Sunday, December 30, 2012

Random thoughts on The Dead & Dying

I've been thinking a lot about The Dead & Dying lately, so I thought I'd drop a few random notes on the book into the 'ole Six Demon Bag.

Cover of the print edition
(art by +Daniel Galli )

The Title:  I like the book’s title because it works on two levels.  The Dying, in both instances, refers to Carl, the protagonist.  From the very first page of the novel, we learn that Carl has been ravaged by the undead and doesn't have much time left to tell his story.  The Dead, however, can refer to either the horde of corpses who've taken over a fallen world or the two ghosts who share Carl’s final hours with him.  It also matches the tone of the book, I think, which is pretty bleak.  I honestly feel this is the best title I've come up with for any of my works.

Weather:  When I was writing the novel, I wanted weather patterns to play an important role.  A healthy portion of the book takes place in the Midwest during the heart of winter and there’s a cold, lonely, desolation that I was trying to convey because I thought it reflected the characters well.  In other portions, a coming thunderstorm plays an important role.  It’s what keeps Carl clinging to life:  he just wants to live long enough to hear rain on the roof one more time.  One of my favorite scenes in the book finds two of our protagonists standing on the roof of a deserted building, watching a tornado tear across the countryside.  Swirling in all the dust and debris are zombies which have been scooped up by the twister, still flailing and alive (at least as much as a walking corpse can be alive).  I also chose to make one of Carl’s companions, a man called Doc, a meteorologist in his former life because I wanted the weather to almost be a minor character in and of itself with Doc bridging that gap.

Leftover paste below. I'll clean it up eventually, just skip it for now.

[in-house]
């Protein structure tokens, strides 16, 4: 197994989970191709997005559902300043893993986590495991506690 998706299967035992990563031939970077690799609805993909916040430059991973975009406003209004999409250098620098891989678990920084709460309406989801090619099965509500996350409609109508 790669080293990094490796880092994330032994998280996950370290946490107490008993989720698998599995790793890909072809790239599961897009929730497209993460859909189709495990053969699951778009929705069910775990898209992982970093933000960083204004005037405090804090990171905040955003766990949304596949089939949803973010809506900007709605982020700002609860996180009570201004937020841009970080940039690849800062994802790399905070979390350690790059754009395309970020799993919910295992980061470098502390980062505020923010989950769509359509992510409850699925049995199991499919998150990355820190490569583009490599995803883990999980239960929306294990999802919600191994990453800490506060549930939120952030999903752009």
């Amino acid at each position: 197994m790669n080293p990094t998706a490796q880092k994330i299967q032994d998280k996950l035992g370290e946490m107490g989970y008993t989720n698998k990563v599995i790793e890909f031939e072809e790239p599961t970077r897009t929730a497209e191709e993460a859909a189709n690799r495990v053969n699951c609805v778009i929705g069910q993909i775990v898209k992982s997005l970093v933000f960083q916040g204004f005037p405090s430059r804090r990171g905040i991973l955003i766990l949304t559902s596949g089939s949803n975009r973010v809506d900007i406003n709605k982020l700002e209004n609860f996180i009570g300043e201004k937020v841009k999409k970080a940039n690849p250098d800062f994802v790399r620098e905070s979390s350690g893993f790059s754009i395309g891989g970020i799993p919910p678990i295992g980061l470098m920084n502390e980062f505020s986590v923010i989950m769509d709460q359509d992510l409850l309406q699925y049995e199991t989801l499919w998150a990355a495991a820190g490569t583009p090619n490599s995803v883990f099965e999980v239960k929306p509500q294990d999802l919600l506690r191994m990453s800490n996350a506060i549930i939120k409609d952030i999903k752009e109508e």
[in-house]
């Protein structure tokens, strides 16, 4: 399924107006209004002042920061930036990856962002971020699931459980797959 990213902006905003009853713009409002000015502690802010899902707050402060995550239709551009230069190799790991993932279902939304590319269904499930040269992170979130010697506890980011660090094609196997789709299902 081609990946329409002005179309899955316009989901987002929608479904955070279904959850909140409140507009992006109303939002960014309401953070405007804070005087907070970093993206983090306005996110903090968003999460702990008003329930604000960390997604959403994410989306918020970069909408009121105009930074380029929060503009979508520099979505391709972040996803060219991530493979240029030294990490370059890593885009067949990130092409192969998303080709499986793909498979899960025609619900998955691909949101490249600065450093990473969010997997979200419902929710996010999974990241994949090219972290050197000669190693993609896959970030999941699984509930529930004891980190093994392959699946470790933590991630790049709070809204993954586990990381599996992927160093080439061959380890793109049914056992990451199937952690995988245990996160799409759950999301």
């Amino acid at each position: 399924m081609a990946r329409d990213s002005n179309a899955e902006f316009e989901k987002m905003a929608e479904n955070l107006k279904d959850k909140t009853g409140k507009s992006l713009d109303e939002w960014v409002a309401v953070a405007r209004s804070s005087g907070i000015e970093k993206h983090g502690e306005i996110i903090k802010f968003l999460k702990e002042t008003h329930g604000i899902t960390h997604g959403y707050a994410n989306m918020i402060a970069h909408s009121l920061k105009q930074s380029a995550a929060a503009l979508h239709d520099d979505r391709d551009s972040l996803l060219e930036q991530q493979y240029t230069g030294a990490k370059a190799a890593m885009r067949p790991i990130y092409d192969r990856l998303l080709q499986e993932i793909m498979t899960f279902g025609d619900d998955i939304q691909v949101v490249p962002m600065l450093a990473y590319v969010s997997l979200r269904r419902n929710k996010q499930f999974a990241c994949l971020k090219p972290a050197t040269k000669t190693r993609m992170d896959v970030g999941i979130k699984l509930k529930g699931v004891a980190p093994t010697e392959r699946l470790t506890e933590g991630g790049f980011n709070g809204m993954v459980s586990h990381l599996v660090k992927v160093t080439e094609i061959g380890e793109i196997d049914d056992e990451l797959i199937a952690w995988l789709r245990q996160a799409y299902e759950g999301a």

Influences:   The biggest influence on The Dead & Dying, I think, was Ironweed by William Kennedy.  That novel perfectly captures the sadness I wanted to convey with my characters and situations.  While both works feature spirits of the dead who have an attachment to the main character, his never really stepped forward into the role of narrators like Josie and Jason did.  William Faulkner’s As I Lay Dying had an impact on the novel as well.  The surreal sections of the book owe a lot to my love of Beat authors, particularly William S Burroughs.  Wow… there’s a lot of Williams here.  Never realized that before.